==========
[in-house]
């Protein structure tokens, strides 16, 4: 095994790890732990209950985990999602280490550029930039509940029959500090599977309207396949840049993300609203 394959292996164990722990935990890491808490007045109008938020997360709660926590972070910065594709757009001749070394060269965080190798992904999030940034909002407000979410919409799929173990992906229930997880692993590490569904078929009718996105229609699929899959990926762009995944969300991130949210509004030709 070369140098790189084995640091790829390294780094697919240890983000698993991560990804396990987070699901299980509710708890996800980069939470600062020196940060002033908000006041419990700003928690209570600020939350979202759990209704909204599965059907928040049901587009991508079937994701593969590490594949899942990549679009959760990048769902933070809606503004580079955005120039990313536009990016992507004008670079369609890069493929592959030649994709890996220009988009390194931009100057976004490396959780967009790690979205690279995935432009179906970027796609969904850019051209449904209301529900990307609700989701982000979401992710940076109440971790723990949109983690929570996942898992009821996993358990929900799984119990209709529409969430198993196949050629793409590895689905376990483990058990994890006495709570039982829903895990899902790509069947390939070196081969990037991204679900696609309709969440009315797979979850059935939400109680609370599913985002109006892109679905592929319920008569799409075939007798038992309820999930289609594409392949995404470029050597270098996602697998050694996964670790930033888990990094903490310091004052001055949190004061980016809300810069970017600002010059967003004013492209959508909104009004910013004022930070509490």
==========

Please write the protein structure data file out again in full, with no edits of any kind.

[in-house]
């Protein structure tokens, strides 16, 4: 095994790890732990209950985990999602280490550029930039509940029959500090599977309207396949840049993300609203 394959292996164990722990935990890491808490007045109008938020997360709660926590972070910065594709757009001749070394060269965080190798992904999030940034909002407000979410919409799929173990992906229930997880692993590490569904078929009718996105229609699929899959990926762009995944969300991130949210509004030709 070369140098790189084995640091790829390294780094697919240890983000698993991560990804396990987070699901299980509710708890996800980069939470600062020196940060002033908000006041419990700003928690209570600020939350979202759990209704909204599965059907928040049901587009991508079937994701593969590490594949899942990549679009959760990048769902933070809606503004580079955005120039990313536009990016992507004008670079369609890069493929592959030649994709890996220009988009390194931009100057976004490396959780967009790690979205690279995935432009179906970027796609969904850019051209449904209301529900990307609700989701982000979401992710940076109440971790723990949109983690929570996942898992009821996993358990929900799984119990209709529409969430198993196949050629793409590895689905376990483990058990994890006495709570039982829903895990899902790509069947390939070196081969990037991204679900696609309709969440009315797979979850059935939400109680609370599913985002109006892109679905592929319920008569799409075939007798038992309820999930289609594409392949995404470029050597270098996602697998050694996964670790930033888990990094903490310091004052001055949190004061980016809300810069970017600002010059967003004013492209959508909104009004910013004022930070509490």